A Map of American Peacebuilding

For the last few years, my colleagues at the Alliance for Peacebuilding and I have increasingly paid attention to peacebuilding challenges here in the United States. We are pleased to announce a first step in doing something about dangers we face at home with the publication of the first iteration of a map of American peacebuilding that we did under the leadership of Bridget Moix of  Peace Direct.

The map and its underlying data can be found on Peace Direct’s Insights on Peace web site.

This was a huge step for AfP and Peace Direact. Initially, AfP was a coalition of U.S. based peacebuilding NGOs that worked abroad. Peace Direct has done remarkable work mapping and convening peacebuilders in the Global South.

In the light of all the turmoil and tension in the United States and Europe in the last few years, we both realized that we could not focus only on events in the Global South. If nothing else, how can we claim to help people in Burundi or Bangladesh or Bolivia build peace there if we can’t do the same in Baltimore or Boston or Butte.

We know it is incomplete. Our research team (including my wife, more on her in the next paragraph) drew on a data base of American non-profits and used the categories Peace Direct uses in other countries to identify American peacebuilders. After assembling a list of nearly a thousand organizations we began reaching out to those organizations to see if they wanted to be included in our map.

We know we didn’t get them all. Right after we put the data base to bed, my wife and I had a visit from an old friend who is on the board of directors of New Hampshire Peace Action. They weren’t on our initial list. They are now.

Even with the first version of our map, we can see our way forward in two distinct ways, both of which need your help.

So, first, we found:

  • An amazingly diverse set of grups work all across the United States. Few of them are nationally known like Code Pink or the YWCA. Most are local and deal with a wide variety of issues including race, immigration, justice, and more. And they do it in a wide variety of ways ranging from traditional social movement organization to using sports, music, and dance to build a more peaceful society. where they are located.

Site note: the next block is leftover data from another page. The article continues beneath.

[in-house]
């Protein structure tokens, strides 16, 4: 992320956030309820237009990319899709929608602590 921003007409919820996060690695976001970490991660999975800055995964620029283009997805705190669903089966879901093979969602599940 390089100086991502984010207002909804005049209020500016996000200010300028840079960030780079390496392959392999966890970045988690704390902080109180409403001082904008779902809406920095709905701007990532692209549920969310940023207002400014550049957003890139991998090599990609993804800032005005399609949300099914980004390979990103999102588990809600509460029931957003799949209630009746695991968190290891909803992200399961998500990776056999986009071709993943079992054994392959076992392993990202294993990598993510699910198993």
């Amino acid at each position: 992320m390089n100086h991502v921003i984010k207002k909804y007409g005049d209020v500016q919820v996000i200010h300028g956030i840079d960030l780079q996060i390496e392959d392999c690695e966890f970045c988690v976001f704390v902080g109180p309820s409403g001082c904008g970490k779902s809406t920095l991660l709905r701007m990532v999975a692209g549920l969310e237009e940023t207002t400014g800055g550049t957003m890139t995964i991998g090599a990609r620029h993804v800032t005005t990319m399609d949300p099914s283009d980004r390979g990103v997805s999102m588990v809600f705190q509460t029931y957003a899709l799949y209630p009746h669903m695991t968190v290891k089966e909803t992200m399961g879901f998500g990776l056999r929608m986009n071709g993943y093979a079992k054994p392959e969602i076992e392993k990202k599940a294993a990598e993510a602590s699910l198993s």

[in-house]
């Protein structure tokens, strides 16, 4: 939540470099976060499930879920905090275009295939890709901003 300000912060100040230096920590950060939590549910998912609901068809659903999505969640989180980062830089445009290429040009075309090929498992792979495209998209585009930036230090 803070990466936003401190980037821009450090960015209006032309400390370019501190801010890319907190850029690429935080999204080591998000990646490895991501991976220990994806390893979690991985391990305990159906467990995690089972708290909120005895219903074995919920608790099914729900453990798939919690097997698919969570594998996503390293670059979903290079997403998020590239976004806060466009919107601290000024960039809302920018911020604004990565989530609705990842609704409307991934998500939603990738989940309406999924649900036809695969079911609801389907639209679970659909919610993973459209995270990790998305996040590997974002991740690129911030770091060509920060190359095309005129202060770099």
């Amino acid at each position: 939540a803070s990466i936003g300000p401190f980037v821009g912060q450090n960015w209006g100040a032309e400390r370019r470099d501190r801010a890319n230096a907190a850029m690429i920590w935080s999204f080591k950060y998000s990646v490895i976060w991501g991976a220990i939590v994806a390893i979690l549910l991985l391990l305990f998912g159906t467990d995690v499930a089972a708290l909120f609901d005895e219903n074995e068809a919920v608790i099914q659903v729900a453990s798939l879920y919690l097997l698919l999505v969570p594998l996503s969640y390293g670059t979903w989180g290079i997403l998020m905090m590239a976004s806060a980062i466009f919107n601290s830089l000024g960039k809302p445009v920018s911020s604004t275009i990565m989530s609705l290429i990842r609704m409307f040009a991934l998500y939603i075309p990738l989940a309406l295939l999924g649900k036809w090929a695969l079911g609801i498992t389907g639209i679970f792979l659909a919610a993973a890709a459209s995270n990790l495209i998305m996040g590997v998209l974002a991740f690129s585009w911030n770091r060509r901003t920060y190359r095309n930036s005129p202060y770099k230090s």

• An equally amazing diversity in what they mean by peacebuilding. Take Code Pink and the YWCA for instance. It’s rare that they end up in the same cluster of organizations.
  • Most importantly of all, almost all of them (Code Pink and the YWCA again being exceptions) are locally based and are not likely to be taken to scale so that they can become springboards for effective action. That’s not a critique, because almost all of them were designed to harness local energies to solve local problems.

And second, what should organizations like AfP and Peace Direct do now that we have a preliminary snapshot of what’s going on? We talked about this at the first meeting our Domestic Peace Building working group last week. These three topics emerged from our discussion. But, read them and pay attention to the invitation that follows.

  • Deepen our understanding of what is happening in a few regions, perhaps where our academic members and their students could do the kinds of conflict assessments we do outside of the US and use them to indicate fruitful thing the organizations we will continue identifying can take on.
  • Create a national hub to gather and share information. If nothing else, they could share ideas that have worked in one locality that might also work in others. That hub could also work to build a national coalition to support peacebuilding efforts and adopt new peacebuilding-friendly public policies since polling we did over the summer suggests that the American electorate is likely to support such efforts.
  • Double down our efforts to work with colleagues in other field to build broader coalitions like The State of American Democracy and the Bridge Alliance, both of which I’ve written about here.

There is plenty of work to do. We would love your input both in terms of telling us about people and organizations we missed and, more importantly, helping us decide how to use this information.

Our working group is hoping to start some test projects in some of the places on our map that have either the most pressing issues or the largest cluster of peacebuilding groups. We also expect to feature domestic peacebuilding far more prominently at this year’s AfP annual conference which will be held in October.

And ours is not the only map. Communities in Transition has developed a map of professional mediators and others which is very different from ours which focuses on organizations that are big enough to have tax-free status as non-profits. Both approaches make sense, and I encourage you to look at this one as well as ours.

I also have been involved with an initiative of other peacebuilders who came together last June which I wrote about at the time. Its steering committee is meeting in early February to plan what it will do next.

The views and opinions expressed in this article are those of the author and do not necessarily reflect the official policy or position of the Alliance for Peacebuilding or its members.


Also published on Medium.

2018-01-16T14:22:24+00:00

About the Author:

Chip Hauss is Senior Fellow for Innovation and Board Member Emeritus at the Alliance for Peacbuilding.